The post of Grand President of the Association was held by a member of distinguished soldiers with pre-1906 South African War service. First, Sir Josceline Wodehouse (a Zulu War Veteran), Ian Hamilton, Field Marshal Earl Wavell, Field Marshal Lord Ironside and Lord Wilson of Libya. Patrons included the Earl of Athlone (with Jan Smuts as Vice-Patron), Winston Churchill and Her Majesty Queen Elizabeth II. National SAWVA Headquarters was established within the London Branch in 1956 when existing branches were grouped together into six regions based on the then Army Commands.

South African War veterans who had fought for Queen Victoria and King Edward VII also formed associations in Australia, Canada, New Zealand and South Africa, but it would be incorrect to regard them simply as branches of the U K organisation. The New Zealand SAWVA was, for example, formed in 1920, nearly a decade before its U K namesake. These overseas organisations incorporated in their membership not only men and women who had served in the 'home' contingents but also those who had served in British regular and volunteer units and had subsequently settled in the country concerned.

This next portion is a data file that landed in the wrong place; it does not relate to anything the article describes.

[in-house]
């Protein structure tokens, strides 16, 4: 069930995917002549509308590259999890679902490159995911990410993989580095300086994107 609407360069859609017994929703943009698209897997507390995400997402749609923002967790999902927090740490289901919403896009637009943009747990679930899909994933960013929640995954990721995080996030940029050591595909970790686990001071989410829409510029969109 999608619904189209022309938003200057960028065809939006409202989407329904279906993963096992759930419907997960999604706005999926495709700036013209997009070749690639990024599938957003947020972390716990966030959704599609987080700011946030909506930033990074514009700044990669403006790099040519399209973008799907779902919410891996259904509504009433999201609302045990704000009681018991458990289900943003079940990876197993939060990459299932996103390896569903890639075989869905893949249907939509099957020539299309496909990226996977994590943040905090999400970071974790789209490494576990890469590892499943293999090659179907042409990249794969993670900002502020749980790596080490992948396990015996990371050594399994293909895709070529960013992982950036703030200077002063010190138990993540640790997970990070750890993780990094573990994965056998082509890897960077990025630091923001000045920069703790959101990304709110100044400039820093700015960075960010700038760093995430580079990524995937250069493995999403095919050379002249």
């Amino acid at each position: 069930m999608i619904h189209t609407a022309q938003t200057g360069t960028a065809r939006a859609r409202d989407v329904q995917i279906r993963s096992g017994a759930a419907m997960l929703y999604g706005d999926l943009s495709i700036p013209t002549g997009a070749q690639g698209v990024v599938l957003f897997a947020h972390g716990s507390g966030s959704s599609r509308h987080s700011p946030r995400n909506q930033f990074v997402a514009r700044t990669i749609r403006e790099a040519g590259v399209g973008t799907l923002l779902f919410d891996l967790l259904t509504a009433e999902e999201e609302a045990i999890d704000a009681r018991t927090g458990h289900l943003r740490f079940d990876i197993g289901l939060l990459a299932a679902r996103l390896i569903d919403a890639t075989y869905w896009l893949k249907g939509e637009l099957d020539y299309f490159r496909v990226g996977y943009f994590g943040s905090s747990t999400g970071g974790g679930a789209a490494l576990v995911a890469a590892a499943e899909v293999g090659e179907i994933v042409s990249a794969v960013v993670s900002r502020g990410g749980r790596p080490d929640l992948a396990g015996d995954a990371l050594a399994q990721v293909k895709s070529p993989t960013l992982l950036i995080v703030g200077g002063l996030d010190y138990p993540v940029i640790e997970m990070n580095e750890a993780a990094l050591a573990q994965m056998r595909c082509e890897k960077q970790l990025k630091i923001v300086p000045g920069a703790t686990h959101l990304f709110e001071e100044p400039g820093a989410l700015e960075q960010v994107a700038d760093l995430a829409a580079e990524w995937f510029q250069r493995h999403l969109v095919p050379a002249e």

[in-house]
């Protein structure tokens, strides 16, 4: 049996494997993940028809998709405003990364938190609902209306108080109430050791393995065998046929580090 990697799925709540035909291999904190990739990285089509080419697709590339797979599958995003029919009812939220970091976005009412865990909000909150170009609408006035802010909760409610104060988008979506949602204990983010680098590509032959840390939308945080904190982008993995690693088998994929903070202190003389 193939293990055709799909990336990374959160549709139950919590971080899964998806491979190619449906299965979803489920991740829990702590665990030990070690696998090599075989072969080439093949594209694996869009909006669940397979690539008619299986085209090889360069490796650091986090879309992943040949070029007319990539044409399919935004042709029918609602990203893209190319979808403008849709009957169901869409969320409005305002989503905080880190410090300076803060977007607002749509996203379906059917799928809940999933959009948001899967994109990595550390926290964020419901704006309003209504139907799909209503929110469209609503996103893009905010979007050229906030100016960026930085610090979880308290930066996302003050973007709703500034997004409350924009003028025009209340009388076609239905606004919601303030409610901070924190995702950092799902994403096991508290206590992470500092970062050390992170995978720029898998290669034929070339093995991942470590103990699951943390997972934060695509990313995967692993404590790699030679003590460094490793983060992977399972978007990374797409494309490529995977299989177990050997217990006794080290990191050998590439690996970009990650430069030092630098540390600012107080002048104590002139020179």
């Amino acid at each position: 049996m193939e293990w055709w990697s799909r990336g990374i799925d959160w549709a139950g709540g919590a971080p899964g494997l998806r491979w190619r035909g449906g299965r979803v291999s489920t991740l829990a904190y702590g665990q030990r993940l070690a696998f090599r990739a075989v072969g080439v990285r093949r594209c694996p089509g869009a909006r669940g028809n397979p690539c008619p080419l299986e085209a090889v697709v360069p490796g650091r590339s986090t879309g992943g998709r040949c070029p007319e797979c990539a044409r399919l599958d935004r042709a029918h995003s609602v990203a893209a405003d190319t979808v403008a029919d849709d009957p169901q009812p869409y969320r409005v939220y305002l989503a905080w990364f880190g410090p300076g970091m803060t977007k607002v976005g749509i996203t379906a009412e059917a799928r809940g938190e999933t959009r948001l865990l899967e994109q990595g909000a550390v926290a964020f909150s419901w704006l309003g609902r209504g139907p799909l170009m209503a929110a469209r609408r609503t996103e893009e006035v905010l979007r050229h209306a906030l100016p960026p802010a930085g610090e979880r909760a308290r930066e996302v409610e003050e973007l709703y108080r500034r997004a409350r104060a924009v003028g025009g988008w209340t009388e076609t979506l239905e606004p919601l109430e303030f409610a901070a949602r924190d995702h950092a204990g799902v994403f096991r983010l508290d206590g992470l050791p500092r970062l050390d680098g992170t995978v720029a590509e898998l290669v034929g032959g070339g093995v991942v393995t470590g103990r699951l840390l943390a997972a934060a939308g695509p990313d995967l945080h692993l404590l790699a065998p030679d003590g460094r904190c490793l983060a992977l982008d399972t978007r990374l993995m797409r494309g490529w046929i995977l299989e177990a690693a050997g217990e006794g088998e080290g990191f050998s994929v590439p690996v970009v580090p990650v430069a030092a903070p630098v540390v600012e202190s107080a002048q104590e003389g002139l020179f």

Although, as might be expected, the SAWVA was essentially a male organisation, ladies who had served as nurses in South Africa were always welcomed as members, and this gallant little band were held in special affection by the membership. Some ladies discovered the Association rather late in life, however Nurse Le Travis received her membership badge at a Tunbridge Wells nursing home on the day before her 100th birthday!

Veterans' daughters were to play an important part in the work of the Association and there were also a number of honorary lady members, among them Princess Alice, Countess of Athlone, Lady Ironside and Miss Georgina White, daughter of the Defender of Ladysmith. Miss White was a sparkling, delightful old lady, who spent a lifetime keeping green the memory of her father, Sir George White, and the defenders and relievers of Ladysmith. Miss White maintained a keen interest in the welfare of those who had served in South Africa, and it was her practice to take veterans to dinner after Ladysmith Day wreath layings.

But, what was the purpose of the SAWVA? First, it kept former comrades in touch with one another through reunions, meetings and other commemorative events. Secondly, it promoted a spirit of patriotism and loyalty to the British Crown. Thirdly, and perhaps most importantly, it existed to help distressed South African War veterans and their dependents.